Enterovirus D-68 (EV-D68) Guidelines for Schools/Day Care Settings
Since August of 2014, the U.S. Centers for Disease Control and Prevention (CDC) has reported and investigated on a nationwide outbreak of respiratory illness caused by Enterovirus D-68 (EV-D68), mostly affecting children. EV-D68 appears to be the predominant type of enterovirus this year and may be contributing to the increases in severe respiratory illnesses being seen. EV-D68 is circulating in Rhode Island as well.
Enteroviruses are very common viruses and there are more than 100 known types. More than 10 million enterovirus infections occur in the United States each year, mostly in the summer and fall. EV-D68 infections, like other enterovirus strains, generally cause mild respiratory illness. Some individuals experience serious illness, especially children with underlying illnesses and asthma. Most children recover from EV-D68 completely; however, serious complications may occur on rare occasions.
EV-D68 is found in respiratory droplets and illness spreads from person to person when an infected person coughs, sneezes, or touches a contaminated surface.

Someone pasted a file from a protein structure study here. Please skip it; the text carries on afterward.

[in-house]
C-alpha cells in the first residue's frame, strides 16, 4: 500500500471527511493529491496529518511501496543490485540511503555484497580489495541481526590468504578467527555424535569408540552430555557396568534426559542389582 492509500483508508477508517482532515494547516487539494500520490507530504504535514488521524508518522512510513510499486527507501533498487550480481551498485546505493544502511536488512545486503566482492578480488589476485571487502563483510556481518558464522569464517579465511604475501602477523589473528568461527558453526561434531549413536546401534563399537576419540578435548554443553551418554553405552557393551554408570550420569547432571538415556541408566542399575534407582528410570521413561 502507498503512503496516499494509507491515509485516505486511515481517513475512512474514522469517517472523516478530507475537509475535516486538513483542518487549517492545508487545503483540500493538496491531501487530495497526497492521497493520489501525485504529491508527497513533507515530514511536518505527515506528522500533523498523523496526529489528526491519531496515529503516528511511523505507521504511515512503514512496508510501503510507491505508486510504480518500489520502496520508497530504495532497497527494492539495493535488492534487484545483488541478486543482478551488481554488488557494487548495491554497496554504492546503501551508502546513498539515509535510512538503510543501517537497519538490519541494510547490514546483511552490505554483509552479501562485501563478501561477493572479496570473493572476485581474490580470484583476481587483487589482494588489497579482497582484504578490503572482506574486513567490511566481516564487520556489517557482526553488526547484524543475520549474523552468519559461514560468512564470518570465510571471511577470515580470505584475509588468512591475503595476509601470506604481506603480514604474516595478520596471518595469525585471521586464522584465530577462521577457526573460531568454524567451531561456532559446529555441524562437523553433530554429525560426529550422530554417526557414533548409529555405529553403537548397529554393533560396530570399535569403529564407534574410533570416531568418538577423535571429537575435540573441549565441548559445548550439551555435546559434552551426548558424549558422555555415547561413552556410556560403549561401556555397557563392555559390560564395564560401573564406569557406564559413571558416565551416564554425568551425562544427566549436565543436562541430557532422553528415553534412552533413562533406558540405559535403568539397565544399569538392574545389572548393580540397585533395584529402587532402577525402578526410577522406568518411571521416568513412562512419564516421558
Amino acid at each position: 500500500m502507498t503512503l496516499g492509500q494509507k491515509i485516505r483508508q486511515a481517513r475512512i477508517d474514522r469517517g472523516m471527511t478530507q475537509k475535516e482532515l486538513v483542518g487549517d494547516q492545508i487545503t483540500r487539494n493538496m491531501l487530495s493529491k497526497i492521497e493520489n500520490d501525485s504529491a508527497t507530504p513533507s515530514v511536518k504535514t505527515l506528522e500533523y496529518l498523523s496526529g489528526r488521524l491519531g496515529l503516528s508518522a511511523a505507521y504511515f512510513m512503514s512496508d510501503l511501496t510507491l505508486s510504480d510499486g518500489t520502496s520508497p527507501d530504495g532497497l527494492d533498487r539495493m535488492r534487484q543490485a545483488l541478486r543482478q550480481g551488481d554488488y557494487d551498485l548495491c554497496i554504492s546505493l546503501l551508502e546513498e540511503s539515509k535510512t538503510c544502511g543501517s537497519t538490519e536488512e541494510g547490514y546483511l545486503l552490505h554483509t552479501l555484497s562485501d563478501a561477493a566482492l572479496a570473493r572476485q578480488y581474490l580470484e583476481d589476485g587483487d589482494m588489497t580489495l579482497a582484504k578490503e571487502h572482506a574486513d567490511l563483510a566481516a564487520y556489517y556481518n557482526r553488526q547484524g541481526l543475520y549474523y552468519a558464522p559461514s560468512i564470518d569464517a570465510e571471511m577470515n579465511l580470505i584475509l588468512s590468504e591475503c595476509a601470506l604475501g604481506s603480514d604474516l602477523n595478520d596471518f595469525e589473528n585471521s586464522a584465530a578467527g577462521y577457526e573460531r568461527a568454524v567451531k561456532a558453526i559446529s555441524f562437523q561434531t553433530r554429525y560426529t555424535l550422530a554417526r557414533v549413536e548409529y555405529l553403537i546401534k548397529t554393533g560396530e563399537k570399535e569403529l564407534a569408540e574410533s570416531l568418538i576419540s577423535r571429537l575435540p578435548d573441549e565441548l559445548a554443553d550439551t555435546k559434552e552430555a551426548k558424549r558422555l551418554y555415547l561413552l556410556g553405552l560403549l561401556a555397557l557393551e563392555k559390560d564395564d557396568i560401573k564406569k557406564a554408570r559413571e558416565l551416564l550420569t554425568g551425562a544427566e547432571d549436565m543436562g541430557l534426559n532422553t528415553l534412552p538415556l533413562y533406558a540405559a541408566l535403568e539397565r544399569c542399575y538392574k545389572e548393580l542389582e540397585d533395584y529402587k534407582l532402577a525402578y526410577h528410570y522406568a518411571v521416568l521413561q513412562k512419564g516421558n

There is no specific treatment for EV-D68 infections; there are no currently available antiviral medications and there is no vaccine.
Many other viruses circulating now in the United States can cause respiratory illness. Not all clusters or outbreaks of respiratory illness are due to EV-D68.
The Rhode Island Department of Health (HEALTH) is providing the following guidance for schools/day care, and other settings where children congregate:
The best way to help prevent the spread of respiratory illness is to promote good hand hygiene and standard infection control practices. Especially throughout flu season, continue to share these standard prevention messages:
Refer to and/or share the following resources with students, staff and parents:
For questions or concerns, school nurses and/or administrators may call the HEALTH Division of Infectious Disease & Epidemiology at (401) 222-5960.
- Wash hands often with soap and water for 20 seconds.
- Cover your cough or sneeze. Cough into your elbow, not hands.
- Avoid touching eyes, nose, and mouth with unwashed hands.
- Avoid close contact, kissing, hugging, sharing cups, food, or eating utensils with people who are sick, or when you are sick.
- Clean and disinfect frequently touched surfaces, such as doorknobs and keyboards.
- Stay home if you are sick.
- If you have asthma, follow your asthma care plan, and call your doctor if you are sick.
- Get a flu vaccine.
HEALTH News and Press Releases: www.health.ri.gov/news/
HEALTH News and Alerts for Healthcare Providers: www.health.ri.gov/news/for/providers/index.php